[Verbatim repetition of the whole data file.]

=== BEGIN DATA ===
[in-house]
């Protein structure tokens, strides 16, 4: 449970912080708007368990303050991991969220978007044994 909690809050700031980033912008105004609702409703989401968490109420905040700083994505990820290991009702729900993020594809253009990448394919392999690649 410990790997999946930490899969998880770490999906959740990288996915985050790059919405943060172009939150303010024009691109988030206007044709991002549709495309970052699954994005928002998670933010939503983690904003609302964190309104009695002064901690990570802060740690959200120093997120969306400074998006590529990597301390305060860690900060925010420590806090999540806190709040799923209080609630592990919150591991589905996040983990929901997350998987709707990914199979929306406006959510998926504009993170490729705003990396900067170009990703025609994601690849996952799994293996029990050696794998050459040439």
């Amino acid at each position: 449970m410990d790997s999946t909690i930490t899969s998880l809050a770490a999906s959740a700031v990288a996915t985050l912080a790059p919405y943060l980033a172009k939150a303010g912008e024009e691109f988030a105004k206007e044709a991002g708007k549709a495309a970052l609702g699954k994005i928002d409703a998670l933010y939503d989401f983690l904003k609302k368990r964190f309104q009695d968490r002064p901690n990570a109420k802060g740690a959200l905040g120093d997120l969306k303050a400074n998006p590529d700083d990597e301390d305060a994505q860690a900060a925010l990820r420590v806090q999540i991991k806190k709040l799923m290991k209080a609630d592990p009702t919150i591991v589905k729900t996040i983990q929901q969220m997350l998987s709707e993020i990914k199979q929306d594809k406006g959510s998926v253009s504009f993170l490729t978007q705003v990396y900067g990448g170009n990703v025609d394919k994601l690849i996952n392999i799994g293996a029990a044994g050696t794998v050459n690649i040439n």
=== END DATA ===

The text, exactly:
[in-house]
């Protein structure tokens, strides 16, 4: 449970912080708007368990303050991991969220978007044994 909690809050700031980033912008105004609702409703989401968490109420905040700083994505990820290991009702729900993020594809253009990448394919392999690649 410990790997999946930490899969998880770490999906959740990288996915985050790059919405943060172009939150303010024009691109988030206007044709991002549709495309970052699954994005928002998670933010939503983690904003609302964190309104009695002064901690990570802060740690959200120093997120969306400074998006590529990597301390305060860690900060925010420590806090999540806190709040799923209080609630592990919150591991589905996040983990929901997350998987709707990914199979929306406006959510998926504009993170490729705003990396900067170009990703025609994601690849996952799994293996029990050696794998050459040439």
């Amino acid at each position: 449970m410990d790997s999946t909690i930490t899969s998880l809050a770490a999906s959740a700031v990288a996915t985050l912080a790059p919405y943060l980033a172009k939150a303010g912008e024009e691109f988030a105004k206007e044709a991002g708007k549709a495309a970052l609702g699954k994005i928002d409703a998670l933010y939503d989401f983690l904003k609302k368990r964190f309104q009695d968490r002064p901690n990570a109420k802060g740690a959200l905040g120093d997120l969306k303050a400074n998006p590529d700083d990597e301390d305060a994505q860690a900060a925010l990820r420590v806090q999540i991991k806190k709040l799923m290991k209080a609630d592990p009702t919150i591991v589905k729900t996040i983990q929901q969220m997350l998987s709707e993020i990914k199979q929306d594809k406006g959510s998926v253009s504009f993170l490729t978007q705003v990396y900067g990448g170009n990703v025609d394919k994601l690849i996952n392999i799994g293996a029990a044994g050696t794998v050459n690649i040439n």